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IT’S NO SURPRISE THAT self-portraiture is a genre in which women have long excelled. For so long the male gaze fixed women on the canvas, page, and screen as subjects, but self-portraiture allowed women to challenge this gaze with the ways in which they saw themselves. From Frida Kahlo’s plaintive, surrealistic self-portraits in oil to Cindy Sherman’s conceptual, performative portraits of herself as actresses, gods, and models, female artists have embraced the genre as a way of reclaiming their own image. No longer only objects, women became artists and volunteered as their own subjects.
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It took a while for memoirs and autobiographies to become honest: shedding their armor of artifice and objectivity. Perhaps self-portraits will do the same. Soon our photographs may be as honest and unadorned as our words—the pictures we take of ourselves as authentic as the pictures we take of others. However “uncharted, / Desolate, [and] reluctant” the present is, it’s worth documenting, not only for others, but for ourselves."

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Google Hands - Benjamin Shaykin / graphic design

Google Hands - Benjamin Shaykin / graphic design | Web 2.0 et société | Scoop.it
Benjamin Shaykin designs books and other things in Providence, RI.
BeerBergman's insight:

And then, this one, absolutely marvelous. Click on the image and enter the enigmatic beauty of... a book.

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David Hockney: Why art has become 'less'

David Hockney: Why art has become 'less' | Web 2.0 et société | Scoop.it
Royal Academy in London
BeerBergman's insight:

Since art is slowly finding its way back into my teaching and writing (and one day probably painting - again), I thought that Hockney's thoughts (should find another word, ok), on a subject that is important for art, but also for al that is captured "au sens large". What has photography and video done to our appreciation of time and space as larger concepts?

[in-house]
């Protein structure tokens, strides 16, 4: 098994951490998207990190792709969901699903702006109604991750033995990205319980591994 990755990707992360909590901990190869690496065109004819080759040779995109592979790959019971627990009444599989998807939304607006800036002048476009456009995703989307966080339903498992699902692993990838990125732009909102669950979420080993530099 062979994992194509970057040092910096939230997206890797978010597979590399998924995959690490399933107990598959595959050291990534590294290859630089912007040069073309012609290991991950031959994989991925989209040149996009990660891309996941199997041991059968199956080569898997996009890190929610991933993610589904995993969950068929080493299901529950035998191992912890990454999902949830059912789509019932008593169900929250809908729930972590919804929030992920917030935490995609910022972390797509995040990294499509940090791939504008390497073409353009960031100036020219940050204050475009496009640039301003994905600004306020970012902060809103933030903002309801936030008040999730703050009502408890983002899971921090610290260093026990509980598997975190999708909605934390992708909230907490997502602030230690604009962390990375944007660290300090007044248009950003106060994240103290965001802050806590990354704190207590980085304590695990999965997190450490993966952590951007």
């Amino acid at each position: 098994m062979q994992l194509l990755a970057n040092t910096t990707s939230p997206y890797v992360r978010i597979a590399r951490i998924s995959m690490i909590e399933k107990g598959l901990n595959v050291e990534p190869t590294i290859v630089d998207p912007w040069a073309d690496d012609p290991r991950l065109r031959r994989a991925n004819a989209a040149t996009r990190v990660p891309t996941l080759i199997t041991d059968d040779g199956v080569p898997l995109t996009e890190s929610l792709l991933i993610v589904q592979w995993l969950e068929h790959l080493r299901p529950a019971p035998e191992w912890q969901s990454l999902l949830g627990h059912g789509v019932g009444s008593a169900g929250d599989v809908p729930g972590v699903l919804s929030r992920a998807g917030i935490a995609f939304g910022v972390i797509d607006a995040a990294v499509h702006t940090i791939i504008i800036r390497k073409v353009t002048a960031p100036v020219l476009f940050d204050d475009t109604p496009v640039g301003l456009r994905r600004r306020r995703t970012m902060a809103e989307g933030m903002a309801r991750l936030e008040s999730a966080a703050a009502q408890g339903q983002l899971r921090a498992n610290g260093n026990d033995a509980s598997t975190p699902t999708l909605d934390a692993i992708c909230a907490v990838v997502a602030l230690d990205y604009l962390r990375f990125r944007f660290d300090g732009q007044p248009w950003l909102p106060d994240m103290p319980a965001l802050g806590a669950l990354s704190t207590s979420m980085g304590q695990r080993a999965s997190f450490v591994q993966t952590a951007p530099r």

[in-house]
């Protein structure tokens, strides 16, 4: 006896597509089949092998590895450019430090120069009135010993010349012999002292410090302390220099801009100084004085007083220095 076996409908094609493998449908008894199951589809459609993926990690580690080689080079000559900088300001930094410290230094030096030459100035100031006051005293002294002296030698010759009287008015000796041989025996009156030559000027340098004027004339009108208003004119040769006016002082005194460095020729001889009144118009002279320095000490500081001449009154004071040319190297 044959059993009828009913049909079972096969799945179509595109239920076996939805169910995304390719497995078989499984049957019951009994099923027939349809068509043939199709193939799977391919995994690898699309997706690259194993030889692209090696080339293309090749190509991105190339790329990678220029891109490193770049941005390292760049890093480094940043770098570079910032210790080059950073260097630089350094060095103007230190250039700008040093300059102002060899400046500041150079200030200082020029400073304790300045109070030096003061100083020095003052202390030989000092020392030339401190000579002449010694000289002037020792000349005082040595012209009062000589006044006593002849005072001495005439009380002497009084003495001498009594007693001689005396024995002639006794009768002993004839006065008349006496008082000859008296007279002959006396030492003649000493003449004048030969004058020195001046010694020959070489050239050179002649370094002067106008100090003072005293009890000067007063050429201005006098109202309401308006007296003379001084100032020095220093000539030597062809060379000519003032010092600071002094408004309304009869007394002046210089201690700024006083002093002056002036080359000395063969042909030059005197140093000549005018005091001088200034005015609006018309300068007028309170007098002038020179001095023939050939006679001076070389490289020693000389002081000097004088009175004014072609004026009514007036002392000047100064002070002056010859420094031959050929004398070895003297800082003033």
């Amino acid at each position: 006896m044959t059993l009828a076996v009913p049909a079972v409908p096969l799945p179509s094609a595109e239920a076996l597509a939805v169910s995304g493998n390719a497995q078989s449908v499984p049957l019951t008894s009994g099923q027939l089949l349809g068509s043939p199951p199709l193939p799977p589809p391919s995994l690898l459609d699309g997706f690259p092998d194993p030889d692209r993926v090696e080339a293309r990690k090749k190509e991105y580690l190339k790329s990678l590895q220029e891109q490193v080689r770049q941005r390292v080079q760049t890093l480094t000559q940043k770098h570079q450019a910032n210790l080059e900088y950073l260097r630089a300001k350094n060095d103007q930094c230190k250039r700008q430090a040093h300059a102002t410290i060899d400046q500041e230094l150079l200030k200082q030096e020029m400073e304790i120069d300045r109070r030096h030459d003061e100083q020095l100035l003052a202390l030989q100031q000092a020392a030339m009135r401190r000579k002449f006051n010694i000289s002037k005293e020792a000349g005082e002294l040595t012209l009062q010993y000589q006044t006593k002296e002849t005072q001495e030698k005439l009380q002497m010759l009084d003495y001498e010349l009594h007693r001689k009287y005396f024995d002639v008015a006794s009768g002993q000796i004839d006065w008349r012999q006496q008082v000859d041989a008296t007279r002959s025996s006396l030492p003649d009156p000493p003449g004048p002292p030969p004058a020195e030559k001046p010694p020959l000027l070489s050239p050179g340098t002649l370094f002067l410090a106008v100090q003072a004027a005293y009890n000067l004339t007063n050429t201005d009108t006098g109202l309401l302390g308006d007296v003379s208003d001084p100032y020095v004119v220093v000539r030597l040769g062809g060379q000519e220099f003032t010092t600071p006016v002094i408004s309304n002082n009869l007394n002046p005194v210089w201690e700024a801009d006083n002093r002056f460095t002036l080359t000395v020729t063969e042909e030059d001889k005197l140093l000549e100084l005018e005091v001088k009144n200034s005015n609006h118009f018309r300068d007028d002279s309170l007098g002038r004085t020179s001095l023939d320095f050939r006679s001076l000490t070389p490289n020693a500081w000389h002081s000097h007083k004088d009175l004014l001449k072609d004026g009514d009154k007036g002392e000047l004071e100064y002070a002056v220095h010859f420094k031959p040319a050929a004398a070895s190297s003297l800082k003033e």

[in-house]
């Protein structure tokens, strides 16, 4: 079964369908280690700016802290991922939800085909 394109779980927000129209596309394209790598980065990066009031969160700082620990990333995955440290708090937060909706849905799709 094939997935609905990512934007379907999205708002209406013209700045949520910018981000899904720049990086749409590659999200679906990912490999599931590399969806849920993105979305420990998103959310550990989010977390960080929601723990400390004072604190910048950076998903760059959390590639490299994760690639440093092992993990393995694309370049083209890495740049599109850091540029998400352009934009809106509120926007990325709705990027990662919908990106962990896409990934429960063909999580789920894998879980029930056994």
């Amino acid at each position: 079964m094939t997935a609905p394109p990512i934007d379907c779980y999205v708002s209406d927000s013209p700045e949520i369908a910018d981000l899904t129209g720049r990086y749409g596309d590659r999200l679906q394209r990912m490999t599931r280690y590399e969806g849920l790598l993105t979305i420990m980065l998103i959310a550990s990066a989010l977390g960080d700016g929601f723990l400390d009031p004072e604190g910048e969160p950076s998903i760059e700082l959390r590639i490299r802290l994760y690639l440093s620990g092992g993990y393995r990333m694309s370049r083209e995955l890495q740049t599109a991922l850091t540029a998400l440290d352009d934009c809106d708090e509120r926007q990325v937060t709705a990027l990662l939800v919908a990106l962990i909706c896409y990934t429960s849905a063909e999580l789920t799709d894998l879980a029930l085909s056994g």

So, art, as part of web 2.0 and société. Because I think it should be part of it.

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Classic Paintings, Explained With Tweets, Status Updates, and Emojis | Underwire | WIRED

Classic Paintings, Explained With Tweets, Status Updates, and Emojis | Underwire | WIRED | Web 2.0 et société | Scoop.it
Most people look at a Renaissance or Edward Hopper painting and see classic art. Digital artist Nastya Ptichek sees emojis. And Instagram likes. And Facebook requests.
BeerBergman's insight:

Awesome. 

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"Internet accolades aside, the images could also have another benefit: introducing the emoji nation to the classics. Hey, if even one college freshman gasps, “Ohhh, I get it now!” after seeing Ptichek’s work, it would be a huge boon to the increasing importance of emoji—and carry a lot more weight than another Tumblr heart."

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Community Post: 22 Pictures Of People Taking Pictures Of Art At The Museum Of Modern Art Paired With Quotes From Social Media Theorists Nathan Jurgenson And Robert Horning Somewhat Haphazardly Sele...

Community Post: 22 Pictures Of People Taking Pictures Of Art At The Museum Of Modern Art Paired With Quotes From Social Media Theorists Nathan Jurgenson And Robert Horning Somewhat Haphazardly Sele... | Web 2.0 et société | Scoop.it
SELFIES ARE DEEP // ART IS SHIT
BeerBergman's insight:

“Virality, unlike celebrity, isn’t about exclusivity or personal talent; it’s about moving information continually. Wanting to go viral is not the same as wanting to become famous. Whereas a famous person has become a someone, a viral self is always in process of becoming, always proving itself. But it needs only to be circulating; it doesn’t need to climb.”